Motorola Mobility CEO Sanjay Jha sat down with The Verge at the Consumer Electronics show this week and made the comment that “Verizon and AT&T don’t want seven stock ICS devices on their shelves … The vast majority of the changes we make to the OS are to meet the requirements of the carriers.”

Think about that last sentence for a second. “The requirements of the carriers.” Like it or not, the carriers are the gatekeepers to the entire mobile ecosystem in the United States. Hence, the carriers can make almost any demands and the original equipment manufacturers are forced to comply. This is why we see the skins on various Android smartphones like TouchWiz for Samsung and Sense from HTC.

The problem for Android and carrier-driven differentiation is fairly simple. Most OEMs are not very good at software. Motorola, for instance, has struggled for years in coming up with useful, dynamic and functional user interfaces. HTC is a lot better and Sense is actually an enjoyable interface on its Android smartphones. Samsung is a different story altogether.

Samsung Sets The Tone

Samsung is on a course to be the largest smartphone manufacturer on the planet. How have they done this? Outside of the bland argument that “they have copied everything Apple has ever done,” the answer is easy to understand. Samsung is completely willing to do whatever Google, Microsoft or the carriers want. More than any other company, Samsung plays the current mobile ecosystem to great success. Be everything to everybody. It is a brilliant strategy.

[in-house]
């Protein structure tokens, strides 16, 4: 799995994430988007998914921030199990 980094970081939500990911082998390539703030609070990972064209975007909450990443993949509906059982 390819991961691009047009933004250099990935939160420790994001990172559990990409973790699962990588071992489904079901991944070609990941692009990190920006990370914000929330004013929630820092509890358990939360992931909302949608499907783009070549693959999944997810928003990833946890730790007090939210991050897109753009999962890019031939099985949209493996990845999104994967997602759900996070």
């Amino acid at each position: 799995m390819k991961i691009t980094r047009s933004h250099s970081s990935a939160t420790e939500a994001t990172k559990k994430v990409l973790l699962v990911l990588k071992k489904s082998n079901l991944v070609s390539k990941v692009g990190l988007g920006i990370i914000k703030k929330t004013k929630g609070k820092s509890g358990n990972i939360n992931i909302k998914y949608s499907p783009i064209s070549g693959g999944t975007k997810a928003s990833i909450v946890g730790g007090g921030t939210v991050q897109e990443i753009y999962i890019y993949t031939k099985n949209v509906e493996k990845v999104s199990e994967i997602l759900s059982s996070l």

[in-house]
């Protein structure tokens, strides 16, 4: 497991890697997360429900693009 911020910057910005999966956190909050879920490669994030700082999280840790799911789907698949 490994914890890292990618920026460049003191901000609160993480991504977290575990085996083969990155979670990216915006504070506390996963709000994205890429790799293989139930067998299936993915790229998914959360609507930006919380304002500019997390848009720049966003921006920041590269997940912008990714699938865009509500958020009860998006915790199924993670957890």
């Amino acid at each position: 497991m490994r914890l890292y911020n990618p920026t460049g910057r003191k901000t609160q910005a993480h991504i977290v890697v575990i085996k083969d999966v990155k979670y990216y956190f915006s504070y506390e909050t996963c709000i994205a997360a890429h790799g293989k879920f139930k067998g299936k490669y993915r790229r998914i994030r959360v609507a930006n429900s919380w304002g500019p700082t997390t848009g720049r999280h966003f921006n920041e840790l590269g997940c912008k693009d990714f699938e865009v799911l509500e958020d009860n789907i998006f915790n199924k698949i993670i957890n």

Samsung wanted to launch the original Samsung Galaxy S on every carrier in the U.S. That was not going to happen though if every device was exactly the same. That is why we have four different devices that are ostensibly the same hardware. Sprint wanted its Galaxy S to have a keyboard and use WiMax “4G.” Hey, no problem. AT&T wanted a slimmed down version that looked like an iPhone. This can be done. Verizon wanted something similar but looked different than AT&T’s. That should not be a problem.

By being pliant to the their wishes, Samsung gives the carriers power and to a certain extent hamstrings the rest of the OEM and mobile operating system ecosystem. To keep up with Samsung, the rest of the Android OEMs have to attempt to play the same game.

In The Verge’s interview with Jha, it sounds like he is fed up with trying to match Samsung and the rest of the OEMs and the carrier requirements. Jha understands that to make money in the Android ecosystem, Motorola smartphones are going to need to be different. Jha said this week that Motorola is going to make fewer phones and, presumably, think outside of the rat race that Android has become.

The Real Source Of Fragmentation

att_150x150.jpgMore than any other force, the carriers are responsible for the “fragmentation” of Android. The individual skins are not a specific requirement, but not having several stock Android devices on the shelves (at least one with that option would be nice) forces the OEMs’ hands. When it comes to device updates, such as what phones will get Android Ice Cream Sandwich, the carriers dictate how much data will flow through their pipes. The OEMs are not outside of blame for updates but the fact of the matter is that the carriers are the primary drivers of the fact that each OEM has to come out with a new Android device seemingly every other week. That puts a huge burden on the software integration departments of the OEMs that have to update each device.

Google chairman Erik Schmidt says that Android is not fragmented and argues that differentiation is a good thing. Hey, variety is the spice of life, yes? To a certain extent, he is not wrong. Personally, I do not want seven stock Android devices to choose from either. The problem comes when the skins, screen sizes and lack of updates make it difficult for developers to support several different types of Android.